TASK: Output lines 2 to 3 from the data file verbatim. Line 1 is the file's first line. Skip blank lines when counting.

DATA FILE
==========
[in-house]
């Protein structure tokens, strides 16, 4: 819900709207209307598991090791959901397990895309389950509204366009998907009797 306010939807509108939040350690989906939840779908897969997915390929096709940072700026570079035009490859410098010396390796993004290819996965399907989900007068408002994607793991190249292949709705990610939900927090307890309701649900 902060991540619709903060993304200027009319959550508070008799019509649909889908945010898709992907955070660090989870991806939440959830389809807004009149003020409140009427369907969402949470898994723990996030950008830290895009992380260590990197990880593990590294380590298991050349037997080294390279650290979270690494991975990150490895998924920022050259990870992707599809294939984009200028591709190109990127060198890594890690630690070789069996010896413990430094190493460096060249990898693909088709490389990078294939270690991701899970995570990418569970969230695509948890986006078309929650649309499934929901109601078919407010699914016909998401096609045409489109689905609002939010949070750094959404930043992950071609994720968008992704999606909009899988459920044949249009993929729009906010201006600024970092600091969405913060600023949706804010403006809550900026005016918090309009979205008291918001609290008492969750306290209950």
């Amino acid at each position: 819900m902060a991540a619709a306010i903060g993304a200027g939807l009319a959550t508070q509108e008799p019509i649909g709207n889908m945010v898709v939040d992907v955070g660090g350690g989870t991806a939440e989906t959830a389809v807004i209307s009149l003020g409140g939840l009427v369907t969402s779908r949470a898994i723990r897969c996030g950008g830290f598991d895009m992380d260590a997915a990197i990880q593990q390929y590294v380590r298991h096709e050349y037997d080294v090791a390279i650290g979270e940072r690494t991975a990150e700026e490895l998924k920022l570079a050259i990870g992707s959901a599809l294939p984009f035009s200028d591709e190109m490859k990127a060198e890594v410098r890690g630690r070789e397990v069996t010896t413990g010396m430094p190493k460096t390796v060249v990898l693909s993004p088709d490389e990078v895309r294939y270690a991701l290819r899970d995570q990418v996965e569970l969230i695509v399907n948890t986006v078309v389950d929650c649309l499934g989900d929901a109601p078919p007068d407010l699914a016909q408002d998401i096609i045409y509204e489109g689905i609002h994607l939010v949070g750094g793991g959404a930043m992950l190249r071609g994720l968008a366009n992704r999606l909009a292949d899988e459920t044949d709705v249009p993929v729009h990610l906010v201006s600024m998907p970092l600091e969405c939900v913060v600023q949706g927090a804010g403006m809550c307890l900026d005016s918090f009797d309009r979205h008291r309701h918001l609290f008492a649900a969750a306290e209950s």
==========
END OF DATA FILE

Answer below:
């Protein structure tokens, strides 16, 4: 819900709207209307598991090791959901397990895309389950509204366009998907009797 306010939807509108939040350690989906939840779908897969997915390929096709940072700026570079035009490859410098010396390796993004290819996965399907989900007068408002994607793991190249292949709705990610939900927090307890309701649900 902060991540619709903060993304200027009319959550508070008799019509649909889908945010898709992907955070660090989870991806939440959830389809807004009149003020409140009427369907969402949470898994723990996030950008830290895009992380260590990197990880593990590294380590298991050349037997080294390279650290979270690494991975990150490895998924920022050259990870992707599809294939984009200028591709190109990127060198890594890690630690070789069996010896413990430094190493460096060249990898693909088709490389990078294939270690991701899970995570990418569970969230695509948890986006078309929650649309499934929901109601078919407010699914016909998401096609045409489109689905609002939010949070750094959404930043992950071609994720968008992704999606909009899988459920044949249009993929729009906010201006600024970092600091969405913060600023949706804010403006809550900026005016918090309009979205008291918001609290008492969750306290209950």
């Amino acid at each position: 819900m902060a991540a619709a306010i903060g993304a200027g939807l009319a959550t508070q509108e008799p019509i649909g709207n889908m945010v898709v939040d992907v955070g660090g350690g989870t991806a939440e989906t959830a389809v807004i209307s009149l003020g409140g939840l009427v369907t969402s779908r949470a898994i723990r897969c996030g950008g830290f598991d895009m992380d260590a997915a990197i990880q593990q390929y590294v380590r298991h096709e050349y037997d080294v090791a390279i650290g979270e940072r690494t991975a990150e700026e490895l998924k920022l570079a050259i990870g992707s959901a599809l294939p984009f035009s200028d591709e190109m490859k990127a060198e890594v410098r890690g630690r070789e397990v069996t010896t413990g010396m430094p190493k460096t390796v060249v990898l693909s993004p088709d490389e990078v895309r294939y270690a991701l290819r899970d995570q990418v996965e569970l969230i695509v399907n948890t986006v078309v389950d929650c649309l499934g989900d929901a109601p078919p007068d407010l699914a016909q408002d998401i096609i045409y509204e489109g689905i609002h994607l939010v949070g750094g793991g959404a930043m992950l190249r071609g994720l968008a366009n992704r999606l909009a292949d899988e459920t044949d709705v249009p993929v729009h990610l906010v201006s600024m998907p970092l600091e969405c939900v913060v600023q949706g927090a804010g403006m809550c307890l900026d005016s918090f009797d309009r979205h008291r309701h918001l609290f008492a649900a969750a306290e209950s």